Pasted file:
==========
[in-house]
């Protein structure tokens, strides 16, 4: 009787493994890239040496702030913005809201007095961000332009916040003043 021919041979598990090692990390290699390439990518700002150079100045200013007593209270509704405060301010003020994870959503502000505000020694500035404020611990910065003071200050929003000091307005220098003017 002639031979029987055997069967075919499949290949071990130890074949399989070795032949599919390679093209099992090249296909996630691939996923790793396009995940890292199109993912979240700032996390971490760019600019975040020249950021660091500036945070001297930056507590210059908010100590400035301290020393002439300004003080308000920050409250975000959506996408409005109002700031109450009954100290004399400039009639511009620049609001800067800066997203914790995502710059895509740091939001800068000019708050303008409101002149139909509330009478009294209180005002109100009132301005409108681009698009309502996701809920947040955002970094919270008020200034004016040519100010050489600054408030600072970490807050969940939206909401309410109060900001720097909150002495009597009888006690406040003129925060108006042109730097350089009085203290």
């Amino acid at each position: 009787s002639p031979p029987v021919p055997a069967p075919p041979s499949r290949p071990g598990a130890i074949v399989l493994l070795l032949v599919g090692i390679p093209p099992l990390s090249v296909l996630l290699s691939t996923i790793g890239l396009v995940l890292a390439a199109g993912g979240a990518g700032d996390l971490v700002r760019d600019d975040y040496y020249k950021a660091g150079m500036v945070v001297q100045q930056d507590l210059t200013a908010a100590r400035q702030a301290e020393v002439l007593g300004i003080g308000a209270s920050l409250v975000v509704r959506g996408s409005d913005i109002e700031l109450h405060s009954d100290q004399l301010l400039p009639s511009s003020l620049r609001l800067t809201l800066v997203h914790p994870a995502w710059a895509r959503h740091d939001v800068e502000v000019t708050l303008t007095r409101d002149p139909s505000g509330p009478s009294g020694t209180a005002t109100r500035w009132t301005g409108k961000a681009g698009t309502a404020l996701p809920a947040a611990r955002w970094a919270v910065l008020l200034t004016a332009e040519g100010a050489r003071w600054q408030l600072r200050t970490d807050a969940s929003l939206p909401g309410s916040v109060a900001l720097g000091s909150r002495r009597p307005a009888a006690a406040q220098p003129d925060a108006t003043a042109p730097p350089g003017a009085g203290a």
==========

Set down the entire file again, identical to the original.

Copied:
[in-house]
């Protein structure tokens, strides 16, 4: 009787493994890239040496702030913005809201007095961000332009916040003043 021919041979598990090692990390290699390439990518700002150079100045200013007593209270509704405060301010003020994870959503502000505000020694500035404020611990910065003071200050929003000091307005220098003017 002639031979029987055997069967075919499949290949071990130890074949399989070795032949599919390679093209099992090249296909996630691939996923790793396009995940890292199109993912979240700032996390971490760019600019975040020249950021660091500036945070001297930056507590210059908010100590400035301290020393002439300004003080308000920050409250975000959506996408409005109002700031109450009954100290004399400039009639511009620049609001800067800066997203914790995502710059895509740091939001800068000019708050303008409101002149139909509330009478009294209180005002109100009132301005409108681009698009309502996701809920947040955002970094919270008020200034004016040519100010050489600054408030600072970490807050969940939206909401309410109060900001720097909150002495009597009888006690406040003129925060108006042109730097350089009085203290």
């Amino acid at each position: 009787s002639p031979p029987v021919p055997a069967p075919p041979s499949r290949p071990g598990a130890i074949v399989l493994l070795l032949v599919g090692i390679p093209p099992l990390s090249v296909l996630l290699s691939t996923i790793g890239l396009v995940l890292a390439a199109g993912g979240a990518g700032d996390l971490v700002r760019d600019d975040y040496y020249k950021a660091g150079m500036v945070v001297q100045q930056d507590l210059t200013a908010a100590r400035q702030a301290e020393v002439l007593g300004i003080g308000a209270s920050l409250v975000v509704r959506g996408s409005d913005i109002e700031l109450h405060s009954d100290q004399l301010l400039p009639s511009s003020l620049r609001l800067t809201l800066v997203h914790p994870a995502w710059a895509r959503h740091d939001v800068e502000v000019t708050l303008t007095r409101d002149p139909s505000g509330p009478s009294g020694t209180a005002t109100r500035w009132t301005g409108k961000a681009g698009t309502a404020l996701p809920a947040a611990r955002w970094a919270v910065l008020l200034t004016a332009e040519g100010a050489r003071w600054q408030l600072r200050t970490d807050a969940s929003l939206p909401g309410s916040v109060a900001l720097g000091s909150r002495r009597p307005a009888a006690a406040q220098p003129d925060a108006t003043a042109p730097p350089g003017a009085g203290a």